8, test raw scores was 8.8/30.1 or 29% of the test means; that is, 2/3rds of
the time a student with an average score of 30.1 would be expected to have
repeated test scores fall between 30.1 +-8.8 or 21.3 to 38.9 on a test with 42
points total. Converting all of this into log ratio (logit) units used by
psychometricians produces slightly different results.

The average standard deviation for the nine, grade 3, 6, and
8, test scale scores was 83/349 or 24% of the test means; that is 2/3rds of the
time a student with an average scale score of 349 would be expected to have
repeated scale scores fall between 349 +- 83 or 266 to 432 on a scale score
range of 500 points (100 to 600).

Both SEM and standard deviations show a large amount of
uncertainty in test scores. The documentation of this churning is worth a

**third star**. This inherent variation in an attempt to capture student performance in a number accounts for much of the churning observed from year to year. Scoring these tests for quantity and quality instead of just counting right marks would yield much more useful information in line with the philosophy of the Common Core State Standards.
THREE OTHER STARS: Alaska places emphasis on cut scores on a
single score distribution (norm-referenced). Nebraska (see previous post) places
emphasis on two other score distributions (two stars): It groups scores both by
asking questions needed to assess specific knowledge and skills
(criterion-referenced) and by teacher judgment into which group each student
they know well fits. Cut scores fall where a student score has an equal
probability of falling into either group.

Both Alaska and Nebraska have yet to include student
judgment in their assessments (one star). When that is done, Alaska will have
an accurate, honest, and fair test that better matches the requirements of the
Common Core State Standards.

Most right marks will also represent right answers instead
of luck on test day and less churning of student performance rankings. The
level of thinking used by students on the test and in the classroom can also be
obtained. All that is needed is to give students the

**option**to continue**guessing**or to**report**what they trust they know.
* Mark
every question even if you must guess. Your judgment of what you know and can
do (what is meaningful, useful, and empowering) has no value.

** Only mark to report what you trust you know or can do.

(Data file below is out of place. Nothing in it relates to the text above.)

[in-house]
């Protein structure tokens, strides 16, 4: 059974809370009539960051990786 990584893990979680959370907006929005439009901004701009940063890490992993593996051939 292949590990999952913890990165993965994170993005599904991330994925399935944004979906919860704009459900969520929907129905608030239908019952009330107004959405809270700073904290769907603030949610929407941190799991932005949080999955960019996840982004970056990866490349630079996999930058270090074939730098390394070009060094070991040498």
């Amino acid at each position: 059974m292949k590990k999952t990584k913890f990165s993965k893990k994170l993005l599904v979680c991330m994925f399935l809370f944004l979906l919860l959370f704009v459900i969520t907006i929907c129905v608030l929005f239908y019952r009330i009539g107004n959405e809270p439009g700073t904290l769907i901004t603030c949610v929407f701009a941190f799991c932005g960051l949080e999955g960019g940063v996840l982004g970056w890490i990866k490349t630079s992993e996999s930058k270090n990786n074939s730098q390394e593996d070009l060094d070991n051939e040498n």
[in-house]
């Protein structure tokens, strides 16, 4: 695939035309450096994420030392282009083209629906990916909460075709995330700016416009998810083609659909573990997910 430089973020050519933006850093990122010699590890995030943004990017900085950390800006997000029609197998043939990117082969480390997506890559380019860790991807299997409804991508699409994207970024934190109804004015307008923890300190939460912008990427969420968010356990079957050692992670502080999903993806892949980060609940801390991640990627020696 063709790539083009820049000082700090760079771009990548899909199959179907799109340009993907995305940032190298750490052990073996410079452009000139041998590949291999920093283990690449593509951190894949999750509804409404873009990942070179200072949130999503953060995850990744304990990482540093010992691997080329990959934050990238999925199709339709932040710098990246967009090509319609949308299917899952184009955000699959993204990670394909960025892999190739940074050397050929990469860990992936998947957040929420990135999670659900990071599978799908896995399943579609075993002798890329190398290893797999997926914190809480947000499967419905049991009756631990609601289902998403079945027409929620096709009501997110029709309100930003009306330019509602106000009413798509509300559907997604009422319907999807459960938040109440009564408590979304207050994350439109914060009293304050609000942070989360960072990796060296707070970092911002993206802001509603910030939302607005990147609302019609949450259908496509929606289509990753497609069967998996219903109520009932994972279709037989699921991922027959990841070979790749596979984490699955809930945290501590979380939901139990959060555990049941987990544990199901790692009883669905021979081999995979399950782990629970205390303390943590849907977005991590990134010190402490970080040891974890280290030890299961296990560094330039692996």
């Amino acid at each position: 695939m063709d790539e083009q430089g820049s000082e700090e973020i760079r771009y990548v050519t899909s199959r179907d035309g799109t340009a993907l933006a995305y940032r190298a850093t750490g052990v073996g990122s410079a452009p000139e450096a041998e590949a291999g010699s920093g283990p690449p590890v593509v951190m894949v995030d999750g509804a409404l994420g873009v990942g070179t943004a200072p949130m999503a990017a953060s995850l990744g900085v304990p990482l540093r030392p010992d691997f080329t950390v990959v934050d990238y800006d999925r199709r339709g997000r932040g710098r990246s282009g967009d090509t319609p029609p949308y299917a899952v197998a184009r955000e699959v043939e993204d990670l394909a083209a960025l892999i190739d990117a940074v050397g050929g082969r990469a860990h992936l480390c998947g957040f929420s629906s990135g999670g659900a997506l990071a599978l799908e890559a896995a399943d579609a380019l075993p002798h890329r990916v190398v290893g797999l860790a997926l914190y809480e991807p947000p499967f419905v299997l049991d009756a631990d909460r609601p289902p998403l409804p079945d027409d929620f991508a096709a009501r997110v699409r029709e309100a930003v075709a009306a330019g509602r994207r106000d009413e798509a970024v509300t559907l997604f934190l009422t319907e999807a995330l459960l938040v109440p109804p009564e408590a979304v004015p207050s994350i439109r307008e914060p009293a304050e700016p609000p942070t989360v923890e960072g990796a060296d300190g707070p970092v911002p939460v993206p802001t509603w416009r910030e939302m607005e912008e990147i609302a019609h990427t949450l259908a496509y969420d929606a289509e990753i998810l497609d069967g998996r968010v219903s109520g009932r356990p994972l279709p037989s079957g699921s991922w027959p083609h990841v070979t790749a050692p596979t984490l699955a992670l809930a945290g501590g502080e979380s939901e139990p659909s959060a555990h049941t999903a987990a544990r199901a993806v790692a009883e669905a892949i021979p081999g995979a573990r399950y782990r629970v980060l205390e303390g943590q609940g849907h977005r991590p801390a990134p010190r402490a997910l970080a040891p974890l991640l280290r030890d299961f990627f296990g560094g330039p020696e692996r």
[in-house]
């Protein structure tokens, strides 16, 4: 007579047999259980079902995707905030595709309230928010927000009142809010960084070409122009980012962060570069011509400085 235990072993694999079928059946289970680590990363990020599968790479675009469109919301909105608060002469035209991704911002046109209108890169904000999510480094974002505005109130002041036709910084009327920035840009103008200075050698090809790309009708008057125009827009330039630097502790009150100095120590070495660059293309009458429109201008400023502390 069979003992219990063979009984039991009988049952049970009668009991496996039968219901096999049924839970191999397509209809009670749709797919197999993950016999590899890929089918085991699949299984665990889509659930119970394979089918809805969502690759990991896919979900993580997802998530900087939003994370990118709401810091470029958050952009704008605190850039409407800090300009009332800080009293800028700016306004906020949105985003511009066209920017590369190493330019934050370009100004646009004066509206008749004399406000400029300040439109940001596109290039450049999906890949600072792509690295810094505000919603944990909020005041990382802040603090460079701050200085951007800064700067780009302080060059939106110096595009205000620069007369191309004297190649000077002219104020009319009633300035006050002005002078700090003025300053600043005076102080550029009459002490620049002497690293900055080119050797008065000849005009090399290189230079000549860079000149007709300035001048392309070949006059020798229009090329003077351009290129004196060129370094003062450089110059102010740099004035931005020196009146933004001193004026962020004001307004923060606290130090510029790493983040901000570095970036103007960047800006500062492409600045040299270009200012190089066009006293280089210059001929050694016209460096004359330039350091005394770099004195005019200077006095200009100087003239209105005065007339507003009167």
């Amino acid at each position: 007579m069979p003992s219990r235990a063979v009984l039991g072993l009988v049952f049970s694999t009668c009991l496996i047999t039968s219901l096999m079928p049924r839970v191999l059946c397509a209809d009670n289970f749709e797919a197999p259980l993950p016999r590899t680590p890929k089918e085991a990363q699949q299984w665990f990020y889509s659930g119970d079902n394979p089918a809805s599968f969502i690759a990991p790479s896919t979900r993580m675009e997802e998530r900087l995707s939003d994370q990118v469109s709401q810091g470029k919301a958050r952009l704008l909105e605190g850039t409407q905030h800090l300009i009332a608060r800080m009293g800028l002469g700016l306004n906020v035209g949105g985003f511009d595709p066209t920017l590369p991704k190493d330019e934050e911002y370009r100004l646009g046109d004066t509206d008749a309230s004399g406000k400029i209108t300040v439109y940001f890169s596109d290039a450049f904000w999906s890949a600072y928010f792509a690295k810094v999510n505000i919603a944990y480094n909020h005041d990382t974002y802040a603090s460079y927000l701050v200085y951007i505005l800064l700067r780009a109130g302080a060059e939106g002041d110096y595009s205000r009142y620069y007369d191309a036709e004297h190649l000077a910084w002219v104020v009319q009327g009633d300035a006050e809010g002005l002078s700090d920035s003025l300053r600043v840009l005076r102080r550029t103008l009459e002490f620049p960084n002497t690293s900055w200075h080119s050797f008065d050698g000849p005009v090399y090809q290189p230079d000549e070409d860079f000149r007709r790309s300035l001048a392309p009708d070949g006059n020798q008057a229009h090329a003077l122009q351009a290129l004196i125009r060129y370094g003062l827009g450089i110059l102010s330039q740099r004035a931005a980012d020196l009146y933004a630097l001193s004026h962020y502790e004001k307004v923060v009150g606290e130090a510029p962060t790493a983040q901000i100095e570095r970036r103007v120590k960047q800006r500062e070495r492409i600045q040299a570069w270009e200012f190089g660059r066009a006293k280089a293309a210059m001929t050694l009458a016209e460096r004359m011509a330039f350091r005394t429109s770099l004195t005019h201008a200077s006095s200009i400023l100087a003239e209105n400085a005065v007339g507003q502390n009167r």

Your judgment and what you know have equal value (an accurate, honest, and fair
assessment).

Including student judgment will add student development (the
ability to use all levels of thinking) to the Alaska test. The Common Core State
Standards needs students who know and can do, but also who have experienced
judgment in applying knowledge and skills.

Routine use of quantity and quality scoring in the classroom
promotes student develop. It promotes the sense of responsibility and reward
needed to learn at all levels of thinking, a requirement of the Common Core
State Standards.

Software to do quantity and quality scoring has been
available for over two decades. Alaska is already using Winsteps. Winsteps
contains the partial credit
Rasch model routine that scores quantity and quality.

Power Up Plus (PUP) scores multiple-choice tests by both
methods: traditional right count scoring and Knowledge
and Judgment Scoring. Students can elect which method they are most
comfortable with in the classroom and in preparation for Alaska and Common Core
State Standards standardized tests.

Starting in 2005, Knowledge Factor has a patented learning
system that guarantees student
development. High quality students generally pass standardized tests. All
three programs promote the sense of responsibility and reward needed to learn
at all levels of thinking, a stated requirement of the Common Core State
Standards movement.

Please encourage
Nebraska to allow students to report
what they trust they know and what they trust they have yet to learn. Blog.
Petition. We need
to foster innovation wherever it may take hold.